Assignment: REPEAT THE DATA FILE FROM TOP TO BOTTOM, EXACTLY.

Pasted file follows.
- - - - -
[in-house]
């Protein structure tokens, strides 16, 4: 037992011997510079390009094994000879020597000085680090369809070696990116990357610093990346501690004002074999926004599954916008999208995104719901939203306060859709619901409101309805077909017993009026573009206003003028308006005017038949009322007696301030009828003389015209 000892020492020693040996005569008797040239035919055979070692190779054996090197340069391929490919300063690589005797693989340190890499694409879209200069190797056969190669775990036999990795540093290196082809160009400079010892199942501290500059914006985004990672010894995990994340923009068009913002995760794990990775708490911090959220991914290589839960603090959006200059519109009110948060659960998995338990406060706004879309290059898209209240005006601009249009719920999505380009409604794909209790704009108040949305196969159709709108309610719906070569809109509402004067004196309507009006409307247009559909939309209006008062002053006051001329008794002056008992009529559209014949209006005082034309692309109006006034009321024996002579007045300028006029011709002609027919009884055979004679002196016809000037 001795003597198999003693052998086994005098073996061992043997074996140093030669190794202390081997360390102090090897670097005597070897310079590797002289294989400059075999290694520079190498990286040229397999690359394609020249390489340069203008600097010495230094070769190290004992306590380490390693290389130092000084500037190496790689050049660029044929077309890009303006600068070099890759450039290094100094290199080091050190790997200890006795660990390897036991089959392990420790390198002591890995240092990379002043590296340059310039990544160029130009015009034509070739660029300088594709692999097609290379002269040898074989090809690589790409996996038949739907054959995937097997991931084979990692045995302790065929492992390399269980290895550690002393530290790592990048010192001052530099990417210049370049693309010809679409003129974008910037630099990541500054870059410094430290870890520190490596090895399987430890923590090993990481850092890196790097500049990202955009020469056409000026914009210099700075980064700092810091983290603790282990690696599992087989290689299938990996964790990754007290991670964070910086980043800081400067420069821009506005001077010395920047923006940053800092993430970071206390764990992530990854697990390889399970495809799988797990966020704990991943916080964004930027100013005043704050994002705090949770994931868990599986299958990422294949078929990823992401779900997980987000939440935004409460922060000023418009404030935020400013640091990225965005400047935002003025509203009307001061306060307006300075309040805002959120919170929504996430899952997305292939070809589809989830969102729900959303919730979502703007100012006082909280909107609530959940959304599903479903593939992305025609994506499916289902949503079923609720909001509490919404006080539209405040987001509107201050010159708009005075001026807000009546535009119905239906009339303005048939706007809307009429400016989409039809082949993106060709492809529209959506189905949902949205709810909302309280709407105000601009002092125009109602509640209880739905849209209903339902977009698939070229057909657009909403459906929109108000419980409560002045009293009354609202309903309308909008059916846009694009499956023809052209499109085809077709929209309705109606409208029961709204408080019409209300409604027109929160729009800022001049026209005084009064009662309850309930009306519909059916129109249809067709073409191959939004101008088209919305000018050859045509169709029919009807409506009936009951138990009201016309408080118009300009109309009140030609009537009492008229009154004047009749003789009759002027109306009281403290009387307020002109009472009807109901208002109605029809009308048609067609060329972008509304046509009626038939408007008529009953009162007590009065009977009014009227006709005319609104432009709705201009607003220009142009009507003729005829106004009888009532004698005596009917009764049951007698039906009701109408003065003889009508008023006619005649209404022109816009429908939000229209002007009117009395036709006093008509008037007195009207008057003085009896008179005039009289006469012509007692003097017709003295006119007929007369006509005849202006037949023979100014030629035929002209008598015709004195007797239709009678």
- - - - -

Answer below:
[in-house]
């Protein structure tokens, strides 16, 4: 037992011997510079390009094994000879020597000085680090369809070696990116990357610093990346501690004002074999926004599954916008999208995104719901939203306060859709619901409101309805077909017993009026573009206003003028308006005017038949009322007696301030009828003389015209 000892020492020693040996005569008797040239035919055979070692190779054996090197340069391929490919300063690589005797693989340190890499694409879209200069190797056969190669775990036999990795540093290196082809160009400079010892199942501290500059914006985004990672010894995990994340923009068009913002995760794990990775708490911090959220991914290589839960603090959006200059519109009110948060659960998995338990406060706004879309290059898209209240005006601009249009719920999505380009409604794909209790704009108040949305196969159709709108309610719906070569809109509402004067004196309507009006409307247009559909939309209006008062002053006051001329008794002056008992009529559209014949209006005082034309692309109006006034009321024996002579007045300028006029011709002609027919009884055979004679002196016809000037 001795003597198999003693052998086994005098073996061992043997074996140093030669190794202390081997360390102090090897670097005597070897310079590797002289294989400059075999290694520079190498990286040229397999690359394609020249390489340069203008600097010495230094070769190290004992306590380490390693290389130092000084500037190496790689050049660029044929077309890009303006600068070099890759450039290094100094290199080091050190790997200890006795660990390897036991089959392990420790390198002591890995240092990379002043590296340059310039990544160029130009015009034509070739660029300088594709692999097609290379002269040898074989090809690589790409996996038949739907054959995937097997991931084979990692045995302790065929492992390399269980290895550690002393530290790592990048010192001052530099990417210049370049693309010809679409003129974008910037630099990541500054870059410094430290870890520190490596090895399987430890923590090993990481850092890196790097500049990202955009020469056409000026914009210099700075980064700092810091983290603790282990690696599992087989290689299938990996964790990754007290991670964070910086980043800081400067420069821009506005001077010395920047923006940053800092993430970071206390764990992530990854697990390889399970495809799988797990966020704990991943916080964004930027100013005043704050994002705090949770994931868990599986299958990422294949078929990823992401779900997980987000939440935004409460922060000023418009404030935020400013640091990225965005400047935002003025509203009307001061306060307006300075309040805002959120919170929504996430899952997305292939070809589809989830969102729900959303919730979502703007100012006082909280909107609530959940959304599903479903593939992305025609994506499916289902949503079923609720909001509490919404006080539209405040987001509107201050010159708009005075001026807000009546535009119905239906009339303005048939706007809307009429400016989409039809082949993106060709492809529209959506189905949902949205709810909302309280709407105000601009002092125009109602509640209880739905849209209903339902977009698939070229057909657009909403459906929109108000419980409560002045009293009354609202309903309308909008059916846009694009499956023809052209499109085809077709929209309705109606409208029961709204408080019409209300409604027109929160729009800022001049026209005084009064009662309850309930009306519909059916129109249809067709073409191959939004101008088209919305000018050859045509169709029919009807409506009936009951138990009201016309408080118009300009109309009140030609009537009492008229009154004047009749003789009759002027109306009281403290009387307020002109009472009807109901208002109605029809009308048609067609060329972008509304046509009626038939408007008529009953009162007590009065009977009014009227006709005319609104432009709705201009607003220009142009009507003729005829106004009888009532004698005596009917009764049951007698039906009701109408003065003889009508008023006619005649209404022109816009429908939000229209002007009117009395036709006093008509008037007195009207008057003085009896008179005039009289006469012509007692003097017709003295006119007929007369006509005849202006037949023979100014030629035929002209008598015709004195007797239709009678």